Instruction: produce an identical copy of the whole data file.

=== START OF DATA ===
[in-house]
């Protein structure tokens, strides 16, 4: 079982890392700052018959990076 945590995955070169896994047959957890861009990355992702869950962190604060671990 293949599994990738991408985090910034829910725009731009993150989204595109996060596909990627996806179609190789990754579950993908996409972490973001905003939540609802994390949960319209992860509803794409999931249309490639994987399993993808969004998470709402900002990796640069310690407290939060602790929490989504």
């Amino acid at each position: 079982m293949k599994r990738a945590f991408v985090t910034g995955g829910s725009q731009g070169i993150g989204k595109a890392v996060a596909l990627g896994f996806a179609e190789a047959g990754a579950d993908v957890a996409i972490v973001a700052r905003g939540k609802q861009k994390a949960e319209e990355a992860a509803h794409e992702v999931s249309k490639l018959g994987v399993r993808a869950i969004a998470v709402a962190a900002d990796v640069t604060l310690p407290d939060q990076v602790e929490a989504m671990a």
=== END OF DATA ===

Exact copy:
[in-house]
């Protein structure tokens, strides 16, 4: 079982890392700052018959990076 945590995955070169896994047959957890861009990355992702869950962190604060671990 293949599994990738991408985090910034829910725009731009993150989204595109996060596909990627996806179609190789990754579950993908996409972490973001905003939540609802994390949960319209992860509803794409999931249309490639994987399993993808969004998470709402900002990796640069310690407290939060602790929490989504």
């Amino acid at each position: 079982m293949k599994r990738a945590f991408v985090t910034g995955g829910s725009q731009g070169i993150g989204k595109a890392v996060a596909l990627g896994f996806a179609e190789a047959g990754a579950d993908v957890a996409i972490v973001a700052r905003g939540k609802q861009k994390a949960e319209e990355a992860a509803h794409e992702v999931s249309k490639l018959g994987v399993r993808a869950i969004a998470v709402a962190a900002d990796v640069t604060l310690p407290d939060q990076v602790e929490a989504m671990a």